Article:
Are You an Apostate?

Jude 4 – For certain people have crept in unnoticed who long ago were designated for this condemnation, ungodly people, who pervert the grace of our God into sensuality and deny our only Master and Lord, Jesus Christ.

Apostasy in our day is common among “churches” flying rainbow flags, progressive Christians, red-letter Christians, new evangelicals, and open and affirming synagogues of Satan. There are not two kinds of Christians – those who believe the Bible and those who do not. Those who believe the Bible are Christians, and those who do not are apostates. 

The original Greek word for apostasy was derived from treason in battle. A military term, it referred to war when a soldier abandons their nation, betrays their king, and joins the enemy side of the battle. 

The first apostate was Satan who then recruited angels he was in relationship with to war against God and godliness. In every age, Satan continues this apostasy, seeking to recruit people in churches to join his demons in the battle. 

This explains why Jude refers to the fall of angels who became demons (5-7); along with Cain-Balaam-Korah who were all apostates either in belief or behavior (11). This apostasy is precisely what is occurring in Jude’s day, and our own, as the Bible does not tell us what used to happen, but rather what always happens. 

One Bible commentary on the book of Jude summarizes the six marks of apostasy as:

  1. impiety (“ungodly,” vv. 4, 15, 18)
  2. arrogance, claiming a false authority (“denied … Jesus,” v. 4; “claim authority,” v. 8; “brag loudly about themselves,” v. 16) and even “scoff at supernatural beings” (v. 8)
  3. immorality (“grace allows us to live immoral lives,” v. 4; “live immoral lives,” v. 8; “ungodly desires,” vv. 16, 18; “follow their natural instincts,” v. 19)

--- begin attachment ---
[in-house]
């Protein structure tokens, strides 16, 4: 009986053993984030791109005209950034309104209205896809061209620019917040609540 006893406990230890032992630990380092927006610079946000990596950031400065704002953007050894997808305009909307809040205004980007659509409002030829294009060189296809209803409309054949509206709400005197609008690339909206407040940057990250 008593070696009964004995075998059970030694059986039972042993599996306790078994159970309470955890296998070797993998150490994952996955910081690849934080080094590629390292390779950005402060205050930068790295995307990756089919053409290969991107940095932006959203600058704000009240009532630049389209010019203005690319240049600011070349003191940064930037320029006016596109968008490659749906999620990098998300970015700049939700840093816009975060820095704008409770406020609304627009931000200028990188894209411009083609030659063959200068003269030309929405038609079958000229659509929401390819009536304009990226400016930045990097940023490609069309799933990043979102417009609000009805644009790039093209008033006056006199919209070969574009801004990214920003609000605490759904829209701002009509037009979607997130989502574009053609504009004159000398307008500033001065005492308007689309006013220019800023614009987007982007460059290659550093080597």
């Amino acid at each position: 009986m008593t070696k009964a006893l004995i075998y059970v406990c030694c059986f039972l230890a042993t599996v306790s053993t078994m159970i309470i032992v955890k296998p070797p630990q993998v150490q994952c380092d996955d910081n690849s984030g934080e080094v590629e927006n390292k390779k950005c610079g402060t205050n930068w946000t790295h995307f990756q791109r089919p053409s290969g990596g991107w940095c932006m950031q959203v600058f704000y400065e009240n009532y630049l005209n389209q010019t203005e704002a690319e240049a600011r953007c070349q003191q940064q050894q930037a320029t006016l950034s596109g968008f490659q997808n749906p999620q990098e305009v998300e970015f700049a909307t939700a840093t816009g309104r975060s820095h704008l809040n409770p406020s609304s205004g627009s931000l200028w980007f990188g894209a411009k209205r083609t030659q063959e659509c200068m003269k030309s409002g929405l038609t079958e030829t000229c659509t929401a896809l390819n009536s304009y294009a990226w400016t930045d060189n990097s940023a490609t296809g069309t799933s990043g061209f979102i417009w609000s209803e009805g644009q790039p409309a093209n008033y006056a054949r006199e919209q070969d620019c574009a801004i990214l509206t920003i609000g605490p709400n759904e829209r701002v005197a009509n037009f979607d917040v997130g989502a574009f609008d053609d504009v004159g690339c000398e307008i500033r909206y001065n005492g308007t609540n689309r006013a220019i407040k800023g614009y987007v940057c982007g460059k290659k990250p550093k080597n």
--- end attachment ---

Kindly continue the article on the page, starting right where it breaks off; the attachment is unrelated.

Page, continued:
4. greed (“deceive people for money,” v. 11; “care only for themselves,” v. 12; “flatter others to get what they want,” v. 16)
  5. rebellion (“defy authority,” v. 8; “scoff at supernatural beings,” v. 8, and at “things they do not understand,” v. 10; likened to Korah’s rebellion, v. 11)
  6. divisiveness (“grumblers and complainers,” v. 16; “insults … spoken against him,” v. 15; “creating divisions among you,” v. 19) (1)

Another Bible commentary summarizes the book saying, “The epistle of Jude serves to cultivate faithfulness among true believers who are surrounded by apostasy.” (2)

In our day, the tone and tenor of Jude will seem, at first, unloving, intolerant, and judgmental to modern ears. Throughout the Bible, God is referred to as a Father, both for the Church on earth and in Heaven as His house, and Jesus as the door into the Father’s house. 

Any good father knows they need to have a door on their house to protect the people who are part of the family from those who would want to do harm. A good father also warns their children that not everyone is safe, and that they should not automatically open the door to anyone who knocks on it. The entire reason that a good father does not welcome everyone into his house is because he is loving. 

To be sure, those who are not welcomed into a family’s home may feel rejected, outcast, and unwelcome, but it is not so much because the good father hates them, but rather because he lovingly protects his family. Unlike our homes, the Father’s house is open to anyone who wants to join the family. They must simply pass by faith through the door of Jesus Christ and agree to obey the Father to live with their spiritual brothers and sisters. 

In Jude, Jesus’ little brother is functioning as the spiritual father warning a local church that the family was in danger, some people did not belong to Jesus, and they were not obeying God the Father, which made them a threat to be dealt with. 

Jude calls Christians “saints”, which means God sees us not based upon our sin but rather our Savior and His righteousness He has given to us. Read Ephesians 1 to learn more about your identity as a “saint” if you are a Christian.

  1. Grant R. Osborne, “Jude,” in Cornerstone Biblical Commentary: James, 1–2 Peter, Jude, Revelation, ed. Philip W. Comfort, Cornerstone Biblical Commentary (Carol Stream, IL: Tyndale House Publishers, 2011), 359.
  2. Erland Waltner and J. Daryl Charles, 1-2 Peter, Jude, Believers Church Bible Commentary (Scottdale, PA: Herald Press, 1999), 282.

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